Ridesharing and Access to Health Care

Hospitals and clinics who partner with Uber and Lyft may be solving for patients’ transportation needs, but it might not improve access to health care.

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Hospitals and clinics who partner with Uber and Lyft may be solving for patients’ transportation needs, but it might not improve access to health care.

This may sound puzzling as transportation has long been understood as a major barrier to care. In a review of 61 studies, transportation was consistently related to missed appointments among low-income or minority patients in the US across various geographic settings, disease types, and age groups. Among the two survey-based studies, 50% reported missing an appointment because they lacked adequate transportation.

The transportation barriers persist for low-income patients despite state Medicaid programs providing non-emergency medical transportation (NEMT) benefits, including vouchers for public transportation and rides from private contractors. Millions miss appointments every year. The delivery of NEMT may be a barrier. Rides are often scheduled days to weeks in advance of an appointment. Travel and wait times can be long because of indirect routes related to picking up and dropping off multiple passengers. Measuring NEMT’s impact on access has been challenging because most services do not collect data on who uses these services, how often, and for what. When travel data is available we cannot easily link it with clinical data to measure outcomes such as missed appointments, avoidable hospitalizations, or better health outcomes.

Ridesharing has been proposed as a promising solution. With companies like Uber and Lyft, a wide network of drivers is readily available for on-demand pick-up or drop-off and the costs can easily be tracked – a likely win-win. Patients could have more reliable rides and a better travel experience. Hospitals, clinics, and insurers could see who uses rides when and measure whether rides reduce missed appointments and improve clinical outcomes.

Through two sequential studies, we tested whether ridesharing could reduce missed appointments for Medicaid enrollees with primary care appointments at the University of Pennsylvania Health System. In the pilot study, we found the likelihood of appointment attendance was 2.5-fold higher in a clinic after ridesharing was offered. However, in the more statistically rigorous subsequent trial where we randomized patients to receiving ridesharing versus not, we found no difference.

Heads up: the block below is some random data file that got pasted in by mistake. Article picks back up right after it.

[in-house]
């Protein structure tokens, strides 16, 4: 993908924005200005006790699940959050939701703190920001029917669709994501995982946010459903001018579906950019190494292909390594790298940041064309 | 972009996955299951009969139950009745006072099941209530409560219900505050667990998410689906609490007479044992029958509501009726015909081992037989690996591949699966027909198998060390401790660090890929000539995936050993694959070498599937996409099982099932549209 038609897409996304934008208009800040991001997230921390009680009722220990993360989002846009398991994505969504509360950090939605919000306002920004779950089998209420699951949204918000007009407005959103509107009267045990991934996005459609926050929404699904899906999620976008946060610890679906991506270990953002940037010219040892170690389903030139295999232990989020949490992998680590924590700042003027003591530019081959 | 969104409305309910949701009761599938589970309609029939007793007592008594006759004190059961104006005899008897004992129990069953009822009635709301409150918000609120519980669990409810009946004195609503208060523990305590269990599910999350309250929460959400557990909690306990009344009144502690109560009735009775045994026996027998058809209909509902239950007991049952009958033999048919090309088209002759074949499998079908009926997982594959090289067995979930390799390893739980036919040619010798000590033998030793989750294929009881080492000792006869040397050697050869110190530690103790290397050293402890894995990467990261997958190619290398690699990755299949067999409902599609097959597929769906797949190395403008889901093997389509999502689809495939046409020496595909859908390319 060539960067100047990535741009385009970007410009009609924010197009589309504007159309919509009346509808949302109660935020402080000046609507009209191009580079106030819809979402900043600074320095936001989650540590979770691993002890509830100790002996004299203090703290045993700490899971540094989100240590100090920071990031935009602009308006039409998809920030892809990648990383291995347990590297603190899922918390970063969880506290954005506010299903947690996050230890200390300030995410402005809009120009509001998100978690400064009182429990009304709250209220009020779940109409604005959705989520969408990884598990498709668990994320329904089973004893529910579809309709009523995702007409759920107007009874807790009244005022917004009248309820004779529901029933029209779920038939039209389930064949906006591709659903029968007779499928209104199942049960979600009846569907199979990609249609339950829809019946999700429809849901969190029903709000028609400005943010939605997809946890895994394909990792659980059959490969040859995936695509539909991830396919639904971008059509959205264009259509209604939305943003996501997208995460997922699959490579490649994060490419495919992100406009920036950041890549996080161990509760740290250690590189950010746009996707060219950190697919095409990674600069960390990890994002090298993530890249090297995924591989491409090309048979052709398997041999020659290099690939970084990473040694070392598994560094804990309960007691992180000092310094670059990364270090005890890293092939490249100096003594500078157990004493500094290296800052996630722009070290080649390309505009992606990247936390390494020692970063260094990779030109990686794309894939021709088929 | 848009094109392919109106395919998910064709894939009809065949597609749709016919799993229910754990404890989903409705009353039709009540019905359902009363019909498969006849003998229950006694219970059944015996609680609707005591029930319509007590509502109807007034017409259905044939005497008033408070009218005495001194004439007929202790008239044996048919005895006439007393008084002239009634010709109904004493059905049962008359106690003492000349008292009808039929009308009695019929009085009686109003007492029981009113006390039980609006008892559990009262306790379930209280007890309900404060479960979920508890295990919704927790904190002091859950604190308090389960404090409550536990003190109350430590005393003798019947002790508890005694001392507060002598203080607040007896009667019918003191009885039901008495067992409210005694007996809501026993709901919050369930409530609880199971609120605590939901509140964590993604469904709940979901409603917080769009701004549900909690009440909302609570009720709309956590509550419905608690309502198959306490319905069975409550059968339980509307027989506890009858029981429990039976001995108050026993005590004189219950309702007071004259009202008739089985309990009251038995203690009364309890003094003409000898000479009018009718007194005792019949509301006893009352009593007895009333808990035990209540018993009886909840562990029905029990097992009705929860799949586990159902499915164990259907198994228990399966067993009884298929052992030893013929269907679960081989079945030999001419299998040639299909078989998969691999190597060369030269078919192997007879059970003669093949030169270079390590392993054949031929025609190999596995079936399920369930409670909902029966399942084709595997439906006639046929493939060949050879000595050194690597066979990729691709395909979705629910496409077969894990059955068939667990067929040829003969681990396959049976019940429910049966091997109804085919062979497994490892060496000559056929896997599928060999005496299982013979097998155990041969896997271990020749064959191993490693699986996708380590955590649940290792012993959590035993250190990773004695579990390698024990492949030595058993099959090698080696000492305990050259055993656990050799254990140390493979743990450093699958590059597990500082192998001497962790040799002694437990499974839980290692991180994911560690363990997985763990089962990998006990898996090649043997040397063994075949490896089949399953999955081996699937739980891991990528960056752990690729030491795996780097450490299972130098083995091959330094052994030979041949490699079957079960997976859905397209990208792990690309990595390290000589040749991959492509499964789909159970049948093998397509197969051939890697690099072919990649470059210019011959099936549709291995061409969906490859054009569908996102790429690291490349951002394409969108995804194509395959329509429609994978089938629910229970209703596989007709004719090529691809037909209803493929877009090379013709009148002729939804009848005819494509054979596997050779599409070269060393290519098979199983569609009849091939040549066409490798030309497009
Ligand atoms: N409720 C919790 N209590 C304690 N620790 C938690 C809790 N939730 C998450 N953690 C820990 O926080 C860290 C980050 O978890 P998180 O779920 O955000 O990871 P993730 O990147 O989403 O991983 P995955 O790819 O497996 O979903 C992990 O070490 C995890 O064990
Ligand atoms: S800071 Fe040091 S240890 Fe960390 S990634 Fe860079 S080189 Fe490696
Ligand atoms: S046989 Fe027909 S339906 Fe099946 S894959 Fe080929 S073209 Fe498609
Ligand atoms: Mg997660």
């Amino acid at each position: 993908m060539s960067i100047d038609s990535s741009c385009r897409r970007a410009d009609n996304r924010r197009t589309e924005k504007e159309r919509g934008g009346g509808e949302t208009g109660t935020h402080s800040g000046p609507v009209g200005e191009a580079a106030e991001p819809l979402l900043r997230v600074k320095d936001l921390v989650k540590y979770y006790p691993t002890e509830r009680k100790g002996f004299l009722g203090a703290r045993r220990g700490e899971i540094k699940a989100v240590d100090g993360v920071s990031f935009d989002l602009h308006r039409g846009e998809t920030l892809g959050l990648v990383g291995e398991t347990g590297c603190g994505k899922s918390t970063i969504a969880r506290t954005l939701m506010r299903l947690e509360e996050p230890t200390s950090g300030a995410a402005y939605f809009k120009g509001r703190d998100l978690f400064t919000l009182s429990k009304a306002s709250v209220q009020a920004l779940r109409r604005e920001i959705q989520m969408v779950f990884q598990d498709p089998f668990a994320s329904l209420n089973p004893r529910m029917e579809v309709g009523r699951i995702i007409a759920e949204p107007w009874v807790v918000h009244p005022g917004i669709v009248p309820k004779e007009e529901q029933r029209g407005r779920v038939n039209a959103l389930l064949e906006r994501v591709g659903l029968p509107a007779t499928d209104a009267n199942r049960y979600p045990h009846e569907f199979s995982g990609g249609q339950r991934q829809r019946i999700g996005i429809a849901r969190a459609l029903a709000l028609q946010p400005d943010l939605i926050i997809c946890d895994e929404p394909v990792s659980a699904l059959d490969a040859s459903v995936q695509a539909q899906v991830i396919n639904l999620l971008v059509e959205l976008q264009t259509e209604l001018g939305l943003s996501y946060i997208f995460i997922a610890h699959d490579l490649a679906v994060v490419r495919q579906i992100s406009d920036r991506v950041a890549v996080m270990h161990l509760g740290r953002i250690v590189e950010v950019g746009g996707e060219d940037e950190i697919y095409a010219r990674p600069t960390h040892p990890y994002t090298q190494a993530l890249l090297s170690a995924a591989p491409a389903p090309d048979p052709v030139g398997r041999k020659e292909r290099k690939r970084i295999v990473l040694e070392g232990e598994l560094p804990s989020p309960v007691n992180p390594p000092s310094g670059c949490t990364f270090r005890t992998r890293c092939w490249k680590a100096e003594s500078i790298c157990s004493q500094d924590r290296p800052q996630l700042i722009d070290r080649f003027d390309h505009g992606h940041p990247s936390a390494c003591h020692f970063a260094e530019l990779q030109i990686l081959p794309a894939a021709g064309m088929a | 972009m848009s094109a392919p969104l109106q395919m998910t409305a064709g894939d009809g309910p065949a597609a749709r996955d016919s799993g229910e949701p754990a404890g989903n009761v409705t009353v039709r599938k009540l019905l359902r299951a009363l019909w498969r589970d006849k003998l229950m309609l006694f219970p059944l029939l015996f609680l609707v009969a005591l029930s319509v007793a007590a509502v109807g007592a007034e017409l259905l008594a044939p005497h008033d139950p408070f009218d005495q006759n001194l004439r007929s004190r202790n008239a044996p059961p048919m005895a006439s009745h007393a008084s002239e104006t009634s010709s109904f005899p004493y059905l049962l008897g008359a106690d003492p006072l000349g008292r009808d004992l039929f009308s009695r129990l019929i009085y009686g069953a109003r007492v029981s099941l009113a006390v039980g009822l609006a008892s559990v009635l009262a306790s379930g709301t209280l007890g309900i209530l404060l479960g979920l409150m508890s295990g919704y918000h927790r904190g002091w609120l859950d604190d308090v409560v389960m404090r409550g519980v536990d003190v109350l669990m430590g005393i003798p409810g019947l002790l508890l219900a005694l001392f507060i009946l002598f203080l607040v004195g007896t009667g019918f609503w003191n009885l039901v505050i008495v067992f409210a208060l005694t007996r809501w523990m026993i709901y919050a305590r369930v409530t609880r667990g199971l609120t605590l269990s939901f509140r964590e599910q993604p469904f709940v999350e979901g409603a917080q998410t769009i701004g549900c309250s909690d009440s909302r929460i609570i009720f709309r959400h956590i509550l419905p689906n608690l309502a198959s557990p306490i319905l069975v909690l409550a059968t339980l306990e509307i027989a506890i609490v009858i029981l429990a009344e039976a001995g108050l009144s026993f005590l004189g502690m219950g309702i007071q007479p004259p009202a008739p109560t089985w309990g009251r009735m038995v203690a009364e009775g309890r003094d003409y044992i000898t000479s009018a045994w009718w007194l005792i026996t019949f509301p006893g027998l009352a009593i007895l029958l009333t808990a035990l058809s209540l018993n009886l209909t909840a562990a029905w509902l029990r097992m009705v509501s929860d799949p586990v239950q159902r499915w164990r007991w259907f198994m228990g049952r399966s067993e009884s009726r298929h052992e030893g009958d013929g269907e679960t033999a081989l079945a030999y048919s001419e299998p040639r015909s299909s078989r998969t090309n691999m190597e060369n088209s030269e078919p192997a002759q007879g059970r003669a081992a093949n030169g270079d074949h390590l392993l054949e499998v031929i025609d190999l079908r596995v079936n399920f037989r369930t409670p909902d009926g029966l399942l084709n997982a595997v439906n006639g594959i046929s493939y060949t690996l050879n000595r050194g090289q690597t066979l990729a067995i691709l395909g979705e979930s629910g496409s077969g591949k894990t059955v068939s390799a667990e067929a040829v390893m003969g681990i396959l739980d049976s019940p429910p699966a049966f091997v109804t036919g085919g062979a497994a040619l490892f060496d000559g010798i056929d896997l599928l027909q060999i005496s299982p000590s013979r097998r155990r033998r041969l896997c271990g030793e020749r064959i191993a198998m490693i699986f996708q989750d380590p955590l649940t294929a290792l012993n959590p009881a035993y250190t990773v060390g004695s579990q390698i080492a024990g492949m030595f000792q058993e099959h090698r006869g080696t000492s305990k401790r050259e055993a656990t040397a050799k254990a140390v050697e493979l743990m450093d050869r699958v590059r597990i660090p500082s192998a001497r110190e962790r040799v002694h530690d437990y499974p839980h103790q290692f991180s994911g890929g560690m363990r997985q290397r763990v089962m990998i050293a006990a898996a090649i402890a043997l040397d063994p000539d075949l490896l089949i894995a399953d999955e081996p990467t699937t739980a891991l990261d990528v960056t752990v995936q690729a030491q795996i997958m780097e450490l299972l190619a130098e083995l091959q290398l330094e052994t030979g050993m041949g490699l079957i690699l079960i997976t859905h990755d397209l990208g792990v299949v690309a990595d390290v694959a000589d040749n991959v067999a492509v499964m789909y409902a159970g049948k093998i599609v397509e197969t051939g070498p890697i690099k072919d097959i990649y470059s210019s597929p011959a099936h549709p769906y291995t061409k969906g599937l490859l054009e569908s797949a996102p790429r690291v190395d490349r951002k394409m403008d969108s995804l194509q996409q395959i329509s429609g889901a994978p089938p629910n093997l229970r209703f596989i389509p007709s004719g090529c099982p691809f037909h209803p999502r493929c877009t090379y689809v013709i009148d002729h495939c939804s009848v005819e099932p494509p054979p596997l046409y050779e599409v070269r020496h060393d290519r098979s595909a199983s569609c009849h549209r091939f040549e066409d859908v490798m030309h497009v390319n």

Hospitals and clinics who partner with Uber and Lyft may be solving for patients’ transportation needs, but it might not improve access to health care.

Why might this be the case? Through these studies and ongoing work, my team and I have learned a few key lessons.

First, identifying who needs transportation, when, and at what cost will be a critical step going forward. For example, patients with diabetes or receiving dialysis may benefit from unrestricted transportation services because the programmatic costs are small compared to downstream costs of disease complications. Providing rides for blood pressure checks may not have the same favorable financial tradeoffs.

Second, identifying why a patient misses an appointment remains key. Imagine a patient’s car stops working, but that day their child is also sick or they are now worried about getting groceries for the evening. So, instead of scrambling to find transportation, they skip their appointment because other needs became paramount. Framing appointment attendance as simply a transportation problem doesn’t capture the likely influence of many other social forces.

Finally, what if the medical appointment is the wrong problem to solve? What if, instead of structuring appointments around provider schedules and locations, we structured medical care around better patient experiences and the journey through health care? Reframing the problem may lead to non-transportation based solutions, like telemedicine or e-visits. We should meet patients where they are and when convenient. Then patients will be more likely to get the care they need and achieve the outcomes the health sector wants.

Achieving better health and access to care is a goal that aligns health care organizations, social services, and public health to care for patients. As national attention is focusing on identifying the social determinants of health, reframing what problem needs solving remains critical. If inadequate transportation is the challenge, then we should provide more and better ride options. If access is the challenge, we need to rethink how health care can be delivered in a more accessible way. Ridesharing may only be a small part of the ultimate solution.

Photo by Tim Gouw on Unsplash